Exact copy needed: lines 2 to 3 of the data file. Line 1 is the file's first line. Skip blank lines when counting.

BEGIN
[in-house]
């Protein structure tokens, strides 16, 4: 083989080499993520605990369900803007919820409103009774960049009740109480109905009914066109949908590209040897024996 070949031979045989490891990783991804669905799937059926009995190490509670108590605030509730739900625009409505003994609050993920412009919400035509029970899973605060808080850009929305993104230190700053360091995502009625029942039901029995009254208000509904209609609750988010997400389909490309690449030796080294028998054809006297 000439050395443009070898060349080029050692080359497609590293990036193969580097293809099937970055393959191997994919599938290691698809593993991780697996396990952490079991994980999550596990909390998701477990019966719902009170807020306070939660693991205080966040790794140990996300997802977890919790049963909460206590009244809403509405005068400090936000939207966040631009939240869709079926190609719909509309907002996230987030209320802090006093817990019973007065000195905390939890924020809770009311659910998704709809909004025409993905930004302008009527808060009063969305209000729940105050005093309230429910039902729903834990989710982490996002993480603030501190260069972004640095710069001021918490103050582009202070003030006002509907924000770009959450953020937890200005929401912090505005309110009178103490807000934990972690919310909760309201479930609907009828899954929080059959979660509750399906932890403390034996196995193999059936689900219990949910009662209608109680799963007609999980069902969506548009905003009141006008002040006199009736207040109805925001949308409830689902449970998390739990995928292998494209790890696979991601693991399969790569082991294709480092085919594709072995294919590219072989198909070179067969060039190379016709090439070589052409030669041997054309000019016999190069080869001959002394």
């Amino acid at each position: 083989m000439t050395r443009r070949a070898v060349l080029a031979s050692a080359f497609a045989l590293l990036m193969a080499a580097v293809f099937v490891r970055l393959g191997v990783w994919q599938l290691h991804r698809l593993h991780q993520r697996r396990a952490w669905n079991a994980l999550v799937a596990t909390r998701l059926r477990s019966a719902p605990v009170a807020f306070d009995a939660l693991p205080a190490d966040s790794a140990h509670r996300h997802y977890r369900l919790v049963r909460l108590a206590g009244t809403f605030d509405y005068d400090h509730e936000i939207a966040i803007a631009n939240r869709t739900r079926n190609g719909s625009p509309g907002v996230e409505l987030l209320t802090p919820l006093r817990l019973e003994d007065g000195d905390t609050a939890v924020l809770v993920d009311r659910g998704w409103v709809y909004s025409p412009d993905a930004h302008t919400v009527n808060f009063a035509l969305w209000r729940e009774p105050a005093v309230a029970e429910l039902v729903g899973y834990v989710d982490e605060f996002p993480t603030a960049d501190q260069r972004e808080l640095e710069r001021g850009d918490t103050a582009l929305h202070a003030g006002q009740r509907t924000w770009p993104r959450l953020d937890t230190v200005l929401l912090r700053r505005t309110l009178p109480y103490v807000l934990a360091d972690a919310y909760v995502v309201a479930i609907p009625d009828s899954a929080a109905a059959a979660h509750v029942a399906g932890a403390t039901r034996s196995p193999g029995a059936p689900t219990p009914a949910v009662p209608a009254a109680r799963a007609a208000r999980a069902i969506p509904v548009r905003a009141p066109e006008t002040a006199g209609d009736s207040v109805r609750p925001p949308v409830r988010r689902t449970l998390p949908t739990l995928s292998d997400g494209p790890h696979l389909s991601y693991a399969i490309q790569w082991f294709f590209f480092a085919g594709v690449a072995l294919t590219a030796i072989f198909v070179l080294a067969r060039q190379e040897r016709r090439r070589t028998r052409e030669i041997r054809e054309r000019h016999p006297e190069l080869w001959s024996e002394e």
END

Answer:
């Protein structure tokens, strides 16, 4: 083989080499993520605990369900803007919820409103009774960049009740109480109905009914066109949908590209040897024996 070949031979045989490891990783991804669905799937059926009995190490509670108590605030509730739900625009409505003994609050993920412009919400035509029970899973605060808080850009929305993104230190700053360091995502009625029942039901029995009254208000509904209609609750988010997400389909490309690449030796080294028998054809006297 000439050395443009070898060349080029050692080359497609590293990036193969580097293809099937970055393959191997994919599938290691698809593993991780697996396990952490079991994980999550596990909390998701477990019966719902009170807020306070939660693991205080966040790794140990996300997802977890919790049963909460206590009244809403509405005068400090936000939207966040631009939240869709079926190609719909509309907002996230987030209320802090006093817990019973007065000195905390939890924020809770009311659910998704709809909004025409993905930004302008009527808060009063969305209000729940105050005093309230429910039902729903834990989710982490996002993480603030501190260069972004640095710069001021918490103050582009202070003030006002509907924000770009959450953020937890200005929401912090505005309110009178103490807000934990972690919310909760309201479930609907009828899954929080059959979660509750399906932890403390034996196995193999059936689900219990949910009662209608109680799963007609999980069902969506548009905003009141006008002040006199009736207040109805925001949308409830689902449970998390739990995928292998494209790890696979991601693991399969790569082991294709480092085919594709072995294919590219072989198909070179067969060039190379016709090439070589052409030669041997054309000019016999190069080869001959002394």
């Amino acid at each position: 083989m000439t050395r443009r070949a070898v060349l080029a031979s050692a080359f497609a045989l590293l990036m193969a080499a580097v293809f099937v490891r970055l393959g191997v990783w994919q599938l290691h991804r698809l593993h991780q993520r697996r396990a952490w669905n079991a994980l999550v799937a596990t909390r998701l059926r477990s019966a719902p605990v009170a807020f306070d009995a939660l693991p205080a190490d966040s790794a140990h509670r996300h997802y977890r369900l919790v049963r909460l108590a206590g009244t809403f605030d509405y005068d400090h509730e936000i939207a966040i803007a631009n939240r869709t739900r079926n190609g719909s625009p509309g907002v996230e409505l987030l209320t802090p919820l006093r817990l019973e003994d007065g000195d905390t609050a939890v924020l809770v993920d009311r659910g998704w409103v709809y909004s025409p412009d993905a930004h302008t919400v009527n808060f009063a035509l969305w209000r729940e009774p105050a005093v309230a029970e429910l039902v729903g899973y834990v989710d982490e605060f996002p993480t603030a960049d501190q260069r972004e808080l640095e710069r001021g850009d918490t103050a582009l929305h202070a003030g006002q009740r509907t924000w770009p993104r959450l953020d937890t230190v200005l929401l912090r700053r505005t309110l009178p109480y103490v807000l934990a360091d972690a919310y909760v995502v309201a479930i609907p009625d009828s899954a929080a109905a059959a979660h509750v029942a399906g932890a403390t039901r034996s196995p193999g029995a059936p689900t219990p009914a949910v009662p209608a009254a109680r799963a007609a208000r999980a069902i969506p509904v548009r905003a009141p066109e006008t002040a006199g209609d009736s207040v109805r609750p925001p949308v409830r988010r689902t449970l998390p949908t739990l995928s292998d997400g494209p790890h696979l389909s991601y693991a399969i490309q790569w082991f294709f590209f480092a085919g594709v690449a072995l294919t590219a030796i072989f198909v070179l080294a067969r060039q190379e040897r016709r090439r070589t028998r052409e030669i041997r054809e054309r000019h016999p006297e190069l080869w001959s024996e002394e």